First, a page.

Detaching from the "house thing"
And actually, this is a two-year story. When I got released from my full-time job 2 years and 3 months ago, almost every decision I made was predicated on keeping my house. That desire came to me strongly, and it felt like the right goal.
My daughter went to college that fall, and my son and I then launched into our many-month journey, or struggle, or whatever you want to call it. He then went to a boarding school for this last school year, giving me time to thoroughly regroup and discover more about who I am and what I want. Right in the middle of his time away, I got the idea to look for a roommate but never found one.
Well, the school year's over and he's now home to stay, with the plan to enter our local high school in the fall. So my sojourn with empty-nesting was temporary.
The thing is, now that the dust has settled, I'm realizing it's time to let go of the house. This really fascinates me. I'm discovering that my heart has shifted on this issue, right when no less than eight townhomes came on the market quite close to where I live now. The realtors I've spoken with are astonished these all opened up at once. I imagine we'll wind up in one of them.
Rather than feeling that this is a defeat, I’m only seeing the positives. No more yard work, smaller monthly payment, scaling back on the possessions, etc. I feel like Mind was preparing me for this step all along. The "look for a roommate" idea served its purpose—which was to reduce the fear I was feeling at that time and to encourage me to be flexible. (Interestingly, several of the folks I interviewed for boarding were spiritual seekers, so I gave out several copies of Science and Health. At the time I thought, maybe that's what this is all about!)
So now I'm detaching from the house, planning what things to keep and what things to let go. I read something over the weekend about detachment on the New York Christian Science Group site: "…What came to me was that as infinite eternal ideas, we can't be attached to anyone or anything. It's not possible! But on the other hand, if we're engaging in the fictional role of a mortal, we'd need lots of attachments. It comes with the territory. A mortal who's not attached would probably be seen as mentally ill. So what to do? I suppose we need to keep our human attachments in line with divine reality and work to move them along channels evolving into infinity."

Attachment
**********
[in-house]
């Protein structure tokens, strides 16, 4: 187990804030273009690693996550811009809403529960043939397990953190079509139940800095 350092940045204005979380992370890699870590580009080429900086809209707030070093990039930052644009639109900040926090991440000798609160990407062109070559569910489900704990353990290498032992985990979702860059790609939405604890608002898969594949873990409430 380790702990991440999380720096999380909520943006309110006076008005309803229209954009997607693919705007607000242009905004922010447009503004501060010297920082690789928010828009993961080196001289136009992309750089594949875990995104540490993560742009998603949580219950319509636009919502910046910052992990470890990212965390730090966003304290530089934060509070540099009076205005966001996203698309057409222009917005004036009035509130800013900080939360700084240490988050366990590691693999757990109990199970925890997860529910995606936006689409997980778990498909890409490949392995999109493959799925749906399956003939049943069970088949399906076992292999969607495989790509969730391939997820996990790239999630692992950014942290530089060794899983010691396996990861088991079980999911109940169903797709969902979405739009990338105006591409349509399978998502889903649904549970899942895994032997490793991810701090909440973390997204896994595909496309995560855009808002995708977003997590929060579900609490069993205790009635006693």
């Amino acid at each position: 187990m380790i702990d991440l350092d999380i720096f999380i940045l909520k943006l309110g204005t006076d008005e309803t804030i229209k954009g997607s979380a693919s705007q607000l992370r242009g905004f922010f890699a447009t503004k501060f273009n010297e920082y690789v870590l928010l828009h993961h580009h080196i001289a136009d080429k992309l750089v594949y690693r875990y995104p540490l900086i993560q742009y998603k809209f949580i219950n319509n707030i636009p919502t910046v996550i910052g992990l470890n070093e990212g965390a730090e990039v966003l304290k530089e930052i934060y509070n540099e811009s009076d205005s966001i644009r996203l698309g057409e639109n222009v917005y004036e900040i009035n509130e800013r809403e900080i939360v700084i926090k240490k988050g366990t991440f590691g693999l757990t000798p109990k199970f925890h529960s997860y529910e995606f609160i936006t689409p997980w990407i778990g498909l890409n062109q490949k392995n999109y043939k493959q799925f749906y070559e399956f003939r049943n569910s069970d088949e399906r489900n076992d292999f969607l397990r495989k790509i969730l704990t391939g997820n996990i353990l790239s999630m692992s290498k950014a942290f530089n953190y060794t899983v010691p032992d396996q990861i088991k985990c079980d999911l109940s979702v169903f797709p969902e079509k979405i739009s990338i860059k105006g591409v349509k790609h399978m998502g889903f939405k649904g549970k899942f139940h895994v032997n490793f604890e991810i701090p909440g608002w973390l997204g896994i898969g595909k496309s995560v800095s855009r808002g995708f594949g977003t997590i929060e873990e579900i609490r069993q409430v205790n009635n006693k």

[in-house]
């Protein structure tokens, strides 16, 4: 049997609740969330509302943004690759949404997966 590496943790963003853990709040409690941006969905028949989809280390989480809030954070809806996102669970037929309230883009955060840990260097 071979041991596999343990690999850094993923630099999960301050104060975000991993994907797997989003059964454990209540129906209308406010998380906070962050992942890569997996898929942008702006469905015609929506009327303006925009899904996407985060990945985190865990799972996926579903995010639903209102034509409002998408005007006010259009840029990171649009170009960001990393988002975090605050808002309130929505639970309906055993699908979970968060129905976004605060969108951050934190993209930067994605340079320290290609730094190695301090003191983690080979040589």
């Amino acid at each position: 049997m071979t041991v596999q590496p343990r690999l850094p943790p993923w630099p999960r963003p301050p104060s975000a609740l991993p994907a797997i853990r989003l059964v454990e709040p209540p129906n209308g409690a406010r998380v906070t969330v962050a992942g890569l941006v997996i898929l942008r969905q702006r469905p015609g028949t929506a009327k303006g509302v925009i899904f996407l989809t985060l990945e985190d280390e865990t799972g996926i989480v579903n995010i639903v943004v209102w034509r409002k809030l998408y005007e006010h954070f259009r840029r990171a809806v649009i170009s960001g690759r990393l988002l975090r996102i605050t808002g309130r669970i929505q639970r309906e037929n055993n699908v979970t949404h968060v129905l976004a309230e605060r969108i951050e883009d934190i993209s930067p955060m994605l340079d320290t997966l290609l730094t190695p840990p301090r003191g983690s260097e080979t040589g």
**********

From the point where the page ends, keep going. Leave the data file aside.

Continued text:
I told a friend about my growing sense that it was time to move, and she said, "You know, that is a good thing about your house—because I remember you saying a year or so ago that your main goal was to keep your house. So, this shows a total release from the 'house thing' and a receptivity to whatever comes down the pike to represent your home...which, actually, never changes."
Huh. Her comment made me reflect on all the times I've spoken in declaratives: "I'll never leave LA." "I'll never work in Boston." "I'll never give up the house." Famous last words, eh? And I think I'll start seeing those kinds of statements as red flags. Never say never. For me, it's a sign I'm too attached to something, and in the end, if it's too materially based, I'll have to let that go. Maybe the point is not to get attached in the first place.
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